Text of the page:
WASHINGTON, Dec. 8, 2011 — Permanently removing insurgents from the fight and reintegrating them into their Afghan communities is a gradual process that will take time, the International Security Assistance Force officer directing coalition support to that Afghan-led effort said today.
British Royal Marine Maj. Gen. David Hook, director of ISAF’s Force Reintegration cell, briefed Pentagon reporters today by video link from Kabul, Afghanistan.
The Afghan Peace and Reintegration program has so far helped 2,970 former insurgents rejoin Afghan society, Hook noted, and is working with another 1,200 fighters who represent “reintegration opportunities.”
While the program is nationwide and directed by the central government in Kabul, he added, it is implemented at the district and provincial level throughout Afghanistan. Most reintegrated former fighters, he said, have come from the nation’s northern and western provinces, but numbers in the southern and eastern areas are increasing slowly.
“A cornerstone of this local approach is the resolution of grievances that led people to fight in the first place,” Hook said. “If you accept the premise that 80 percent of the men fighting in the south are fighting for nonideological reasons — and our analysis of why they have stopped fighting supports this — it becomes clear that if you can address their grievances, you can draw them back into society. You then make the other 20 percent less relevant.”
The program aims to build trust and confidence among people who have been fighting the government and each other for many years, the general said, in a process that “engages political, social and religious leaders at every level so that Afghans can build peace, if necessary, village by village.”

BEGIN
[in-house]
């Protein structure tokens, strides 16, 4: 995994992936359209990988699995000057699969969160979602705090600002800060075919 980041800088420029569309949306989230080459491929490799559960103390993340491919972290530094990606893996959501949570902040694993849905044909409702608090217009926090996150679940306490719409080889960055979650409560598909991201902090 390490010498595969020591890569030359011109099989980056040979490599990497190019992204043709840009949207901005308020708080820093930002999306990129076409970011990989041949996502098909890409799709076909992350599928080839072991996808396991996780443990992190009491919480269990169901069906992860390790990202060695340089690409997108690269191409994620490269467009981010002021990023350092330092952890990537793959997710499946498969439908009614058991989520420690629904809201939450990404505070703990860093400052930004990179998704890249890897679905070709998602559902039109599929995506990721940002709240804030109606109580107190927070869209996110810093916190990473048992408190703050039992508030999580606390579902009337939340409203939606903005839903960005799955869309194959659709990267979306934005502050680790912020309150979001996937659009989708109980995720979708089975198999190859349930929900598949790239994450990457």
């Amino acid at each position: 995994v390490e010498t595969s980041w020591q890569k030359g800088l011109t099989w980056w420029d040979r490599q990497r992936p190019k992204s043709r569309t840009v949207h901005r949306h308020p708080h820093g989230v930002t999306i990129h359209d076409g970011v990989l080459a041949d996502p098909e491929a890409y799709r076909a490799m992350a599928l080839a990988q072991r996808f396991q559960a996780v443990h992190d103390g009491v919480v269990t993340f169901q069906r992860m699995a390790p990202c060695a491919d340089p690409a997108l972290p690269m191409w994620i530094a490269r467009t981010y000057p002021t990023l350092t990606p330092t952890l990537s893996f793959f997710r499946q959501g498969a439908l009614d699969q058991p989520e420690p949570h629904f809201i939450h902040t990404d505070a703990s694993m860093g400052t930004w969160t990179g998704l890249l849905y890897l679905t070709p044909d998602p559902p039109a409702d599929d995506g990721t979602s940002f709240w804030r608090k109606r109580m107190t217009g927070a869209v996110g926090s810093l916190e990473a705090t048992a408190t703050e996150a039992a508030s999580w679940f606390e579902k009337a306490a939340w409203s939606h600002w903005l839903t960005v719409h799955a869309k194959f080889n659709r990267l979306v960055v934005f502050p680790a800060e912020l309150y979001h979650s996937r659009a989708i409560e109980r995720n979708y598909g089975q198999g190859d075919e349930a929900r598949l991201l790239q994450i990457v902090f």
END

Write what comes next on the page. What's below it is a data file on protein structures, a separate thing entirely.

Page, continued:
The requirement that former insurgents apologize to their villages essentially forms a compact between those fighters and their fellow Afghans, Hook said, adding he attributes the program’s low recidivism rate — five of nearly 3,000 reintegrees — to that bond. “He has asked for forgiveness from his community, and his community has forgiven him, and it locks them together in this contract,” Hook said.
Hook told reporters he wanted to dispel myths that have grown up around the reintegration program. Insurgents aren’t paid to stop fighting, he said, though they receive a three-month transitional allowance if they take part in disengagement training. And, insurgents are not immune to prosecution, Hook added, noting they can expect no compromise on human rights violations, particularly the rights of women.
Hook called reintegration an essential component in ISAF’s counterinsurgency campaign. In a letter to troops upon taking command of ISAF forces in July, Marine Corps Gen. John R. Allen talked about the importance of reintegration and about “maintaining unrelenting pressure on the insurgency,” he said. “Ultimately, this pressure gives the insurgent a choice: to be killed, to be captured or to reintegrate.”
Four factors are converging to increase the program’s momentum, Hook said. The past year’s troop surge has decreased the insurgency’s capability, he said, and international and Afghan support for reintegration is increasing. Third, the program itself is expanding and improving outreach capability, he added, and many insurgent fighters — facing another winter, when their leaders typically relocate — are tired.
“I’m not saying the process is perfect; there are still issues to be addressed. But the Afghans are delivering and fixing issues as they arise,” Hook said.
“You have a gathering national momentum towards peace,” he added. “Ultimately, I believe … [there is] a favorable set of circumstances that will enable this program to progress. The challenge is taking all of those pieces and using them to leverage the program, and this is where Afghan leadership is essential. With strong leadership over the winter, this program will gain greater momentum.”
U.S. Department of Defense
Office of the Assistant Secretary of Defense (Public Affairs)
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